As part of a plan to revive hut culture in Scotland, whether as an animal shelter or as a recreational space, new legislation has come into force on July 1, this year, to make it easier for people to build a simple hut for recreational use.

The Scottish Government has created a new building type (see panel) for huts which will reduce the regulatory burden for hut builders, in effect exempting huts from most building regulations, and reducing the need for building warrants in key areas of health and safety where regulations still need to be met.

Not only will this reduce the burden on hutters, it will also reduce the burden on building standards officers, saving money for local authorities. This change is in response to the recent SG consultation showing widespread support for a relaxing of restrictions on the building of simple woodland huts.

In recent years an enthusiasm for hut life has grown in momentum, spearheaded by the charity Reforesting Scotland, which has worked for six years to achieve these changes. Supporters of simple, low impact living have been frustrated by the lack of a planning or regulatory framework to allow construction of a simple recreational hut.

In 2014 the Scottish Government brought in a new policy (see Scottish Planning Policy 2014 in support of huts for recreational use, with a tight definition of the low impact nature of huts. This stated that it should be a simple building used intermittently as recreational accommodation (ie, not a principal residence); constructed from low impact materials; generally not connected to mains water, electricity or sewerage; and built in such a way that it is removable with little or no trace at the end of its life. Huts may be built singly or in groups.

The latest change is part of the rolling out of that policy and means that a burden of expense and regulation will be lifted from hut owners.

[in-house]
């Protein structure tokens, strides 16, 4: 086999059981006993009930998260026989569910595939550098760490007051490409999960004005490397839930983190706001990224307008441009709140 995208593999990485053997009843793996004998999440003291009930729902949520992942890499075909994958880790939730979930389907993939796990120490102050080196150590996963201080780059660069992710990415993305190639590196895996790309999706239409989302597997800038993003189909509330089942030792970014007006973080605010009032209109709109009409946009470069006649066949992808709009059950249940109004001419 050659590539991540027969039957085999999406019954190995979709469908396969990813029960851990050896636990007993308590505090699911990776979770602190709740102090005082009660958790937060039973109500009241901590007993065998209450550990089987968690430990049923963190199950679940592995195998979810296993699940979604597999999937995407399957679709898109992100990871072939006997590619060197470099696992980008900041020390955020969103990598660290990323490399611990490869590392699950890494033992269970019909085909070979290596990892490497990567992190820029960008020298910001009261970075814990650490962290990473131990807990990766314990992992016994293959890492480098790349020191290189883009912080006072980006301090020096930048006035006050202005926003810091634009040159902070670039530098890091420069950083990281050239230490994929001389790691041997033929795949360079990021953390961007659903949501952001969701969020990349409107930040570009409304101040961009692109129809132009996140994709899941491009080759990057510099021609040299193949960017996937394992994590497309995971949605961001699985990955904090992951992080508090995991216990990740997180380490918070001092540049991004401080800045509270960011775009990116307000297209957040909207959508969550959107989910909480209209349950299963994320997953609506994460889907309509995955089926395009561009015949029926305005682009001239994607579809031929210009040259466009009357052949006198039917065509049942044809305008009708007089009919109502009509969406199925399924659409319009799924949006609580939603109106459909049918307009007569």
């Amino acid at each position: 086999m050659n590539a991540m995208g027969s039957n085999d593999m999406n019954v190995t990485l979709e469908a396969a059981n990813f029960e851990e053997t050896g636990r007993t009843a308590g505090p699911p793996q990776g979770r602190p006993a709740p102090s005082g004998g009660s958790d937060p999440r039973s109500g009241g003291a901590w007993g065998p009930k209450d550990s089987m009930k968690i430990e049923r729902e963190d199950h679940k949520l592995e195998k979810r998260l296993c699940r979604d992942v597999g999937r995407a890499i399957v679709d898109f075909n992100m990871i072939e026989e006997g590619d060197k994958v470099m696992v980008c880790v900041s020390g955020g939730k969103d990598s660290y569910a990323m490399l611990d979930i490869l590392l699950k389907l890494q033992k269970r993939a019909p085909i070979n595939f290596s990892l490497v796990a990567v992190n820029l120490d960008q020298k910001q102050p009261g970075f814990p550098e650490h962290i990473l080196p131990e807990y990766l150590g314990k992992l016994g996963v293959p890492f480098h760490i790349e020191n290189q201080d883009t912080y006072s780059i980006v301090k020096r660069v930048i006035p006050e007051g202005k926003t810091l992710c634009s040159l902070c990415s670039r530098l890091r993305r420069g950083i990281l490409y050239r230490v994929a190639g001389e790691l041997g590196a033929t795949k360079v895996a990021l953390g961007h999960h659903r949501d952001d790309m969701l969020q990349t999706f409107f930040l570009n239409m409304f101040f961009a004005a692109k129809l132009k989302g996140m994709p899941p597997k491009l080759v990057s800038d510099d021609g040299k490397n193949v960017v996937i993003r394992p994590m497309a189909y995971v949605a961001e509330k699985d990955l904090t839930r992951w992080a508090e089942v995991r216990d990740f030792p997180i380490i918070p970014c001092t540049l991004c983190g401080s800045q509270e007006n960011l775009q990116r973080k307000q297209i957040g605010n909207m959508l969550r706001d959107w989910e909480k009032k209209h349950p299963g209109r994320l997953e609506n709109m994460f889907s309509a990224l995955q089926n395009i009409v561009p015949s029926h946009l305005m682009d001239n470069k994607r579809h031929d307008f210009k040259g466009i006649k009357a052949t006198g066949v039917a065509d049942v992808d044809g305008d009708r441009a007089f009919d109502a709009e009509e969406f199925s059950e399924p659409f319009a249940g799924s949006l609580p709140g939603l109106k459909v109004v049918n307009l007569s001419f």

Reforesting Scotland huts campaigner, Peter Caunt, said: “It’s important to state that hut builders will still be required to apply for planning permission to build a hut. It will then be their own responsibility to ensure they comply with high standards of health and safety, and low environmental impact. Some areas, such as underground drainage, will still require a building warrant, whereas in other areas, such as structure, the responsibility is theirs to comply with the relevant regulations. If they don’t comply, they will be liable if something goes wrong.”

To help hutters meet these standards, Reforesting Scotland is producing a Guide to Good Practice in Hut Construction, due to be published in August. Last year, the group published a sister document about planning issues for huts, New hutting developments: Good Practice Guidance on the planning, development and management of huts and hut sites, see


The new Type 23A in Schedule 3 of the Building Regulations covers detached single-storey buildings used for shelter or sleeping in connection with recreation. The type has a number of limitations which include a maximum floor area of 30 square metres, minimum distance to a boundary or other buildings, and maximum floor area of any gallery or galleries. A building warrant would be required if the limitations are not met. Although the new Type 23A does not require a building warrant, construction must meet the requirements of standards 1.1, 3.17 to 3.22 and 4.4 of schedule 5 as provided for by changes to regulation 9 of the building regulations. These cover building structure, combustion appliances and pedestrian protective barriers at changes in level.

In effect, it exempts huts from many building regulations except for some key areas including structure, stoves, barriers and underground drainage. While the hut builder will be required by law to comply with the regulations in these non-exempt areas, in most cases they will not be required to get a building warrant (exceptions include underground drainage).